Thank you for taking the time to respond
     
  4. mistletoad

    mistletoad Well-Known Member Supporter

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    Have you had a soil test done? That would be the best thing to do, then you know exactly what you are working with.

    Nitrogen-lime is calcium cyanamide but I don't know where you would find it as we don't use synthetic fertilizers.
     
  5. Farmer Willy

    Farmer Willy Well-Known Member Supporter

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    I must confess you have me confused about what exactly you have going on. Do you have plants you are starting in pots? Starting in the garden? I'm not understanding what you have or for what you are asking help. Let's start from the begining and see where you are in this process so we can try to help you. Let me ask a few questions first. What part of KY are you living in? Have you tested the garden soil? What have you done to the soil to date? What has been grown there in the past or what has the garden spot you've chosen been used for in the past? What plants/seedling do you have and how are they being grown? Hopefully we can get you the answers you need.
     
  6. Tabitha

    Tabitha greenheart

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    Hi Willy, sorry if I don't sound coherent. I live in Central Ky . My gardening experience in the past has not prepared me for Ky it seems. Okay, we wanted to start seedlings, in pots. (it is not as if it was the first time).The usual, tomatoes, cabbages, broccoli, some flowers. My date for starting them has always been March 18, so my husband sowed them in flat plastic containers and put them on the window sill. I had gotten a bag of potting soil and mixed in about one third of sand. My garden here is new and I don't have any compost yet. I was gone at the time, when I got back I transplanted some of the seedlings into those black plastic sixpacks, made a pro forma cold frame and put them outside, covered them with a pane of glass.Put straw around for insulation. Nothing unusual, when my husband got a small greenhouse built I moved them into the green house. I have a two gallon container of fish emulsion that is two years old. I used that in watering, once in a while. sorry, I did not note on the calender every time. but about three times. we had the soil tested and it needs nitrogen and phosphate, PH is 6.4. my plants were not outside though. They just sprouted and then sat there, still have two leaves right now, after almost three months. I mixed the fish emulsion according to direction and then watered it down some as I knew it would be difficult to get the exact amount on the plants that they recommend. (did not want to overdo it). I also gave them some manure tea once or twice.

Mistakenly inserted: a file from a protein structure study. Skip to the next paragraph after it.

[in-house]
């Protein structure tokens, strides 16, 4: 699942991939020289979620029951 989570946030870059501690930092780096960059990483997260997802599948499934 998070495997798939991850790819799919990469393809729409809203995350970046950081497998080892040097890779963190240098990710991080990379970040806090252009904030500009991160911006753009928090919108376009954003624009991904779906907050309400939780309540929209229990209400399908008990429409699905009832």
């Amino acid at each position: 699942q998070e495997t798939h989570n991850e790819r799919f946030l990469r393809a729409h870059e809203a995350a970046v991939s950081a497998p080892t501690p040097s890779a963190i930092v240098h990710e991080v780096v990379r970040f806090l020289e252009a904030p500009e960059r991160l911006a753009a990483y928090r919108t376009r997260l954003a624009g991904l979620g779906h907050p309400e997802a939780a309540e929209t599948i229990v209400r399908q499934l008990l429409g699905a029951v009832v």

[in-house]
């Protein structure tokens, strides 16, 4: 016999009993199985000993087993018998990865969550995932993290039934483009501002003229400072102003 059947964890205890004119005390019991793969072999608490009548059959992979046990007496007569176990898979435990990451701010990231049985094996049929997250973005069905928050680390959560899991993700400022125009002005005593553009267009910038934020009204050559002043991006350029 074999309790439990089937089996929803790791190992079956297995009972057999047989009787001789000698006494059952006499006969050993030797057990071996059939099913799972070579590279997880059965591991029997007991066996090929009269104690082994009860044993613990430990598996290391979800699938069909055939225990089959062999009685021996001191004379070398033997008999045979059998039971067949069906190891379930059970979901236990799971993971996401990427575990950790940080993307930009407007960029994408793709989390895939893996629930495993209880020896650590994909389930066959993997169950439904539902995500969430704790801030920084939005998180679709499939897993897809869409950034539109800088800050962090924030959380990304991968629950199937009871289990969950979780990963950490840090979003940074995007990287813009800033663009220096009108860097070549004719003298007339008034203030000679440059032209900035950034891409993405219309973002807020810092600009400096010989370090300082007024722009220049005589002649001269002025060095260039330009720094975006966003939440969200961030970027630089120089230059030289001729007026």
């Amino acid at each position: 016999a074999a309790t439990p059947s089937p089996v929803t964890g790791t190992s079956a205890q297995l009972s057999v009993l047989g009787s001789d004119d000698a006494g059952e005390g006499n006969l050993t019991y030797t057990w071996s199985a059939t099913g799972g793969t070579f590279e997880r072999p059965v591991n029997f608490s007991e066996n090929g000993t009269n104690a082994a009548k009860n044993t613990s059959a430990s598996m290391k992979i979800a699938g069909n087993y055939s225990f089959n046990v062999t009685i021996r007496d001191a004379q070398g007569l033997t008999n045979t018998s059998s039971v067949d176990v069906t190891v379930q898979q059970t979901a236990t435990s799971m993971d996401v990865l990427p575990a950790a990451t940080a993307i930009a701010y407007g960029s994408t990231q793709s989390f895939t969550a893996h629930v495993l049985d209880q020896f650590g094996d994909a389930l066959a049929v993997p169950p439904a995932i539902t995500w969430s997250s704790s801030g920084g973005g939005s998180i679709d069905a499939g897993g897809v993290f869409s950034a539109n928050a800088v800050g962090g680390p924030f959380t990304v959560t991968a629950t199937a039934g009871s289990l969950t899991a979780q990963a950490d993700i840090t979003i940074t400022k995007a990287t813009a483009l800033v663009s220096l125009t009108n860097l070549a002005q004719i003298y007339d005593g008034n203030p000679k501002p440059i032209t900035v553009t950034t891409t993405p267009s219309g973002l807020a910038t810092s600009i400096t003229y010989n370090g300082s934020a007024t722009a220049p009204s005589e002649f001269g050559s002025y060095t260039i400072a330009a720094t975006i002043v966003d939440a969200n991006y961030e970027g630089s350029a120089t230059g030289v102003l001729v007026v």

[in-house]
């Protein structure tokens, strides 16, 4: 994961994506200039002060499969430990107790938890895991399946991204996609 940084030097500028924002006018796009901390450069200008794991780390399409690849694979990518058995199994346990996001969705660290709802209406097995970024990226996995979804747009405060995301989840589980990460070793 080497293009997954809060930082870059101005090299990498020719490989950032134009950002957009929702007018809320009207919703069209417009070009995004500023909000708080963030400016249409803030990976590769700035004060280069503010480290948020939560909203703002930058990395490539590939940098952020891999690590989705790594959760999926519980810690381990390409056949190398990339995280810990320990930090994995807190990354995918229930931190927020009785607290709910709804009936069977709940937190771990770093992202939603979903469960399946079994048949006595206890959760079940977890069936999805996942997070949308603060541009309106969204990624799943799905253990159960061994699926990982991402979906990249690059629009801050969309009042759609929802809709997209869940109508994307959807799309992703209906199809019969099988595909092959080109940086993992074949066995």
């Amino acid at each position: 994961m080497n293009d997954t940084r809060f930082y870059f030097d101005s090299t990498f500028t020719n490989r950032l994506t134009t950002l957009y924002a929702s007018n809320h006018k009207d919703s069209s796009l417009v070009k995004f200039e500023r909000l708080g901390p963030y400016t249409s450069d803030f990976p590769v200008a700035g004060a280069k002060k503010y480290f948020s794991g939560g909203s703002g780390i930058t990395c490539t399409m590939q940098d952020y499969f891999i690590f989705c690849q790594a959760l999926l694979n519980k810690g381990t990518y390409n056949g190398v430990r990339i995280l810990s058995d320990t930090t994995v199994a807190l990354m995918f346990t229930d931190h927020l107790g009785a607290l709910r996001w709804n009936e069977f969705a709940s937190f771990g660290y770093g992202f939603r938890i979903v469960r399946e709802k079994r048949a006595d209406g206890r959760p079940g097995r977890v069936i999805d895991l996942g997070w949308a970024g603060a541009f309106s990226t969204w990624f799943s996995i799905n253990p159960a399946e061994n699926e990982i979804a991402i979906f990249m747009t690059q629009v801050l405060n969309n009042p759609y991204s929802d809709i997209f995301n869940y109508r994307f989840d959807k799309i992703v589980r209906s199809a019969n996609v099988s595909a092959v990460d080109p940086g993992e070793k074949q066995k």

as to our spot: a previous owner kept cattle on it, that was about 16 years ago. there was also a tobacco base. We have had the place for 14 years now and kept it bushhogged, leaving the cuttings where they fell. three years ago I had it plowed and planted it in green manure cover crops,first in beans, then in buckwheat, also sunflowers and clover and winterwheat. same last year. I also put a layer of mulch on it, spoiled hay mostly and straw, but also leaves. I put hydrated lime on it and on some parts two loads of goat manure. so that is the extent of it. I hope I managed to express myself clearly. Last fall I planted some canola and some collard greens. the collards fretted themselves along but then took off, and now are big and fat, blooming for the bees.
    an Amish aquaintance from Ohio says that down here you have to work harder for what you grow. Where do you live Willy? do you have any problems growing certain things? I mean, what can I forget about in Kentucky (besides bananas). Last fall I noticed that the cucumbers I planted all got sick and died. but the dill did splendid, so did basil, and so did beans. I planted lovage, my plants usually get six feet tall, here it died. I know that the soil needs building up, but I have no idea where to get what. I go to the places where the farmers shop, like Southern States and places that sell seeds and feeds and fertilizers. I am glad I found buckwheat, (they thought I wanted to attract deer).